‘Tips from our teachers’ is a regular series we run on our blog where we ask our teachers to shares tips and advice on improving their language skills.
English is the one truly global language
Given the status of English as the unofficial lingua franca of the world, one of the most interesting parts of the language is getting to hear so many different people express themselves in a shared single language. Needless to say there is no shortage of varying native English accents and dialects in the world, but I find those who’ve learnt English as a foreign language more fascinating to listen to. The way in which we speak foreign languages can inadvertently provide others with information surrounding our culture and our own native language. Be it by the tone we use, the politeness of our language (or lack thereof) or the grammatical errors we make when we speak, we provide others with a glimpse into our own lives and upbringing.
Not only is this interesting, it can be educational if you live in the country of the non-native speaker in question or if you’re learning their language. I’ve learnt a fair bit about Spain and Italy as a result of hearing Spaniards and Italians speak English and my Spanish and Italian have improved enormously in the process.
Making mistakes is an important part of learning
The most important part of learning any language is to not fear making mistakes. Too often learners beat themselves up over the slightest of grammatical errors, as if they should be ashamed of themselves for having not expressed themselves perfectly. In his speech to the University of the Arts in 2012, Neil Gaiman stated: “I hope you’ll make mistakes. If you’re making mistakes, it means you’re out there doing something”. In the same vein, it’s vital for those learning languages to embrace making mistakes and realise that they form an integral part of the learning process.
Put simply: if you’re making mistakes, it’s because you’re putting into practice what you’ve learnt and you’re trying to get better. This should only ever be something to be applauded, not to be scorned! The sooner a language learner stops worrying about the imperfections of their language and instead, put into practice what they’ve learnt in their studies, the sooner they’ll feel more comfortable expressing themselves and the quicker their language skills will improve. So long as somebody has the drive to improve at something in life, I believe that any mistakes made in the process can only ever be lucrative opportunities.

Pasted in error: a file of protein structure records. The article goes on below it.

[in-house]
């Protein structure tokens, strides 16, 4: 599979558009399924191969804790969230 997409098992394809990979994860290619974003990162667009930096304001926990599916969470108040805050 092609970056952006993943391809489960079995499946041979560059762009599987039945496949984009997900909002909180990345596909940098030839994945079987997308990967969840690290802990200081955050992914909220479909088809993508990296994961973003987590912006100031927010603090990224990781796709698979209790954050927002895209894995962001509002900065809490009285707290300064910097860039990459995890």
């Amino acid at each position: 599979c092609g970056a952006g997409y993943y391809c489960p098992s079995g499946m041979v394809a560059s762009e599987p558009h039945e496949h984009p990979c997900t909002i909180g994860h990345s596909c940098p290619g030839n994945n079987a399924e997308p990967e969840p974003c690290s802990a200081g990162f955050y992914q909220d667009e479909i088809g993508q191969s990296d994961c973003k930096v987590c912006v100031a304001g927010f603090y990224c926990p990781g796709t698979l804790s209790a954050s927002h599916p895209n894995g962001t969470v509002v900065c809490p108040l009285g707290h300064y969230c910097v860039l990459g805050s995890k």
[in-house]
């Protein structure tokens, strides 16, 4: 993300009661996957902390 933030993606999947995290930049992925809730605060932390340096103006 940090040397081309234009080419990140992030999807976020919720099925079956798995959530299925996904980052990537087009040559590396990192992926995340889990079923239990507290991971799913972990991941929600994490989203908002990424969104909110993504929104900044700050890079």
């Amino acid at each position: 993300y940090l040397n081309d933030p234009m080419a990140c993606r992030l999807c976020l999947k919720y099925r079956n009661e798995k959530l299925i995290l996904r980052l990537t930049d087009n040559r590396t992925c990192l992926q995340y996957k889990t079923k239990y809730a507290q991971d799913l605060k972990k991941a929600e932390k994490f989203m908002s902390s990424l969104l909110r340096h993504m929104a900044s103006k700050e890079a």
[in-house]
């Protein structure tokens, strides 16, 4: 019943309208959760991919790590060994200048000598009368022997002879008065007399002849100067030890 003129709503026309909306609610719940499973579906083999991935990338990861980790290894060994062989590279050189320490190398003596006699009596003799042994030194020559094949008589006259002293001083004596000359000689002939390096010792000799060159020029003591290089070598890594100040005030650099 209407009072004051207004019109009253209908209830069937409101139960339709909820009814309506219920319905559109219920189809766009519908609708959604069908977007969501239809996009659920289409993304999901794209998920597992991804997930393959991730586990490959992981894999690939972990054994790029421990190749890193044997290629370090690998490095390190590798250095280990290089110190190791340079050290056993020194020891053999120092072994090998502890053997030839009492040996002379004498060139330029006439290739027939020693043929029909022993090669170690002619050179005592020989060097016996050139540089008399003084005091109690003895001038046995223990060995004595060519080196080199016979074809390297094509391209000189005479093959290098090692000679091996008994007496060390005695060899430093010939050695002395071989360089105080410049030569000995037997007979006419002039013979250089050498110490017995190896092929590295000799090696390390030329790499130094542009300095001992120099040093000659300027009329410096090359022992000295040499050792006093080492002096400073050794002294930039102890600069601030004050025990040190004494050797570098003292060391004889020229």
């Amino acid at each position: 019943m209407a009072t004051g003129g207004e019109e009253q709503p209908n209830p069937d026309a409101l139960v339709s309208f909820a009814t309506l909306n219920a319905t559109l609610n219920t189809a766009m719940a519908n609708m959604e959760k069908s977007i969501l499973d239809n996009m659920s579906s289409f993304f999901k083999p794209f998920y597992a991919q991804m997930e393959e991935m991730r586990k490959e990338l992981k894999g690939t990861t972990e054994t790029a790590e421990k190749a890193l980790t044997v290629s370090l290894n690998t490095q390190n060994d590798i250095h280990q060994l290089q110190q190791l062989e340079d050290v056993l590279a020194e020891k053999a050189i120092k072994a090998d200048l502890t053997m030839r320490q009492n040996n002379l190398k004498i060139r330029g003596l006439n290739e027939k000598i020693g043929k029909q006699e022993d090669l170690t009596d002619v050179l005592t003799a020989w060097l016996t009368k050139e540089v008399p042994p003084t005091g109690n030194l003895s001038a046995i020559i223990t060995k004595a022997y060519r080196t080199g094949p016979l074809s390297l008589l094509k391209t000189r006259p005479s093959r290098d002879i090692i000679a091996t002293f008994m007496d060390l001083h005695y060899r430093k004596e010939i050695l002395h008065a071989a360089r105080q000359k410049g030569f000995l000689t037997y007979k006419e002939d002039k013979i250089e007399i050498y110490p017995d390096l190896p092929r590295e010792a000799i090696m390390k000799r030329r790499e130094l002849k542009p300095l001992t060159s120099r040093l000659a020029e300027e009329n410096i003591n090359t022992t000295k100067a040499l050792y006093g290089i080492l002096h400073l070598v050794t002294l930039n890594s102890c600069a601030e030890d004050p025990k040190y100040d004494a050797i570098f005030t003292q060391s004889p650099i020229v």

To keep improving, you just need practice
To put it bluntly, simply using the language at every given opportunity is the quickest way to fluency. The best way to learn a language is through immersion and thus communicating with native speakers is invaluable. Language exchanges are great for improving listening and speaking skills and most towns should have a bars or place where language nights or tandems are held.
For those with busier schedules, don’t underestimate small adjustments to your everyday life to expose you to more English. Instead of reading your national newspapers in your native language, why not try reading an article a day in the language you’re learning from a different country? If you incessantly use social media, why not change your language settings to reflect the one you’re learning? Ultimately, anything which exposes you to more of the language you’re learning can only be positive.
Whatever you do, it’s important to be consistent and to develop a routine of sorts: watching TV in the language you’re learning for 5 hours non-stop once a month will be nowhere near as effective as doing so for 30 minutes every day for a month.
Try video games for entertainment and language practise
I find video games an unconventional and under-appreciated tool for learning English. Video games can be an incredible way of improving at a language. Point and click adventures and RPG games can be especially effective due to their slow-paced and free-roaming natures respectively.
Video games tend to include a lot of dialogue but as opposed to TV or film where the viewer is a passive observer, video game require that players prove their comprehension of what they’ve read and heard in the game via their interaction with the game itself. In other words, video games actively check to see whether or not the player has understood its events and therefore render it nigh-on impossible to progress without fully understanding what’s taken place prior. In this sense, video games offer a unique experience that can be a great way of practising listening and reading skills.
The only drawbacks in comparison with TV and film are the need for high levels of concentration and the difficulty in finding a suitable video game to play.
Also use Memrise, the BBC, and VOA
For extra studying exercises and grammar reviews, you can’t go wrong with BBC Learning English and VOA Learning English. Both websites are easy to navigate according to level and have particularly good listening exercises (each with transcripts available). Most of their exercises and materials aren’t too long, making them great for those with time to dedicate to their English in their free time.
Vocabulary is always one of the most annoying parts of learning a language and I have little to recommend. Nonetheless, Memrise (both an app and a website) is what I use for the languages I’m learning. There are plenty of ready-made courses available which cover all manner of different areas of vocabulary, but I personally find making my own “courses” filled with the vocabulary I need to learn works best. It’d be an exaggeration to say Memrise makes learning vocabulary “fun” but there are undoubtedly worse resources out there.
Also check out what Rhys has to say about improving your English speaking skills and vocabulary in this blog post.